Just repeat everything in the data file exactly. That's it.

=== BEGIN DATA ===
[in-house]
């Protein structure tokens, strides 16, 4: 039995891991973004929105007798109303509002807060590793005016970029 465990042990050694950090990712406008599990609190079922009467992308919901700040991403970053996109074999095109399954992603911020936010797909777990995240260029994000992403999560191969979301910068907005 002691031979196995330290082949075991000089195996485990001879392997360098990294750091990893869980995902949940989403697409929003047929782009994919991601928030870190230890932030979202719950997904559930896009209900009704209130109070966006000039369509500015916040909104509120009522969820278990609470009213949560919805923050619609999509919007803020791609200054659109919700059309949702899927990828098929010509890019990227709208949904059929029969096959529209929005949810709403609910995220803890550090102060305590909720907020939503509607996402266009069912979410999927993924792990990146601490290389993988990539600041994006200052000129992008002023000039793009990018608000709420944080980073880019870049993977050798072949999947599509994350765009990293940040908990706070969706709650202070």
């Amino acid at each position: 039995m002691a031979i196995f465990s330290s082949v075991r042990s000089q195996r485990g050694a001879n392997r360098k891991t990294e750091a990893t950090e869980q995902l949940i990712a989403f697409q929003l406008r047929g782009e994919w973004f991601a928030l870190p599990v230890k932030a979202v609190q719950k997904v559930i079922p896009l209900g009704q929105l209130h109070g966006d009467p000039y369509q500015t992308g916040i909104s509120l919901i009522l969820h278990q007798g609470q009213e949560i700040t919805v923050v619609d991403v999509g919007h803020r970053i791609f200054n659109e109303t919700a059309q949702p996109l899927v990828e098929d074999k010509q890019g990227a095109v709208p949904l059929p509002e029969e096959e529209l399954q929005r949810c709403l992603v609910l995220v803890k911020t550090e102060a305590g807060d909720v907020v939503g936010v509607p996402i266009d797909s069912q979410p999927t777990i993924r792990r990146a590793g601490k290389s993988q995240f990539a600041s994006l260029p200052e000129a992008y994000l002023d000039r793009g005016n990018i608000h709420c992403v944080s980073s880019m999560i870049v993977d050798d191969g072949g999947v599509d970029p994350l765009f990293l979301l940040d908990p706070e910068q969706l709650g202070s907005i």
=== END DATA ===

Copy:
[in-house]
């Protein structure tokens, strides 16, 4: 039995891991973004929105007798109303509002807060590793005016970029 465990042990050694950090990712406008599990609190079922009467992308919901700040991403970053996109074999095109399954992603911020936010797909777990995240260029994000992403999560191969979301910068907005 002691031979196995330290082949075991000089195996485990001879392997360098990294750091990893869980995902949940989403697409929003047929782009994919991601928030870190230890932030979202719950997904559930896009209900009704209130109070966006000039369509500015916040909104509120009522969820278990609470009213949560919805923050619609999509919007803020791609200054659109919700059309949702899927990828098929010509890019990227709208949904059929029969096959529209929005949810709403609910995220803890550090102060305590909720907020939503509607996402266009069912979410999927993924792990990146601490290389993988990539600041994006200052000129992008002023000039793009990018608000709420944080980073880019870049993977050798072949999947599509994350765009990293940040908990706070969706709650202070």
């Amino acid at each position: 039995m002691a031979i196995f465990s330290s082949v075991r042990s000089q195996r485990g050694a001879n392997r360098k891991t990294e750091a990893t950090e869980q995902l949940i990712a989403f697409q929003l406008r047929g782009e994919w973004f991601a928030l870190p599990v230890k932030a979202v609190q719950k997904v559930i079922p896009l209900g009704q929105l209130h109070g966006d009467p000039y369509q500015t992308g916040i909104s509120l919901i009522l969820h278990q007798g609470q009213e949560i700040t919805v923050v619609d991403v999509g919007h803020r970053i791609f200054n659109e109303t919700a059309q949702p996109l899927v990828e098929d074999k010509q890019g990227a095109v709208p949904l059929p509002e029969e096959e529209l399954q929005r949810c709403l992603v609910l995220v803890k911020t550090e102060a305590g807060d909720v907020v939503g936010v509607p996402i266009d797909s069912q979410p999927t777990i993924r792990r990146a590793g601490k290389s993988q995240f990539a600041s994006l260029p200052e000129a992008y994000l002023d000039r793009g005016n990018i608000h709420c992403v944080s980073s880019m999560i870049v993977d050798d191969g072949g999947v599509d970029p994350l765009f990293l979301l940040d908990p706070e910068q969706l709650g202070s907005i």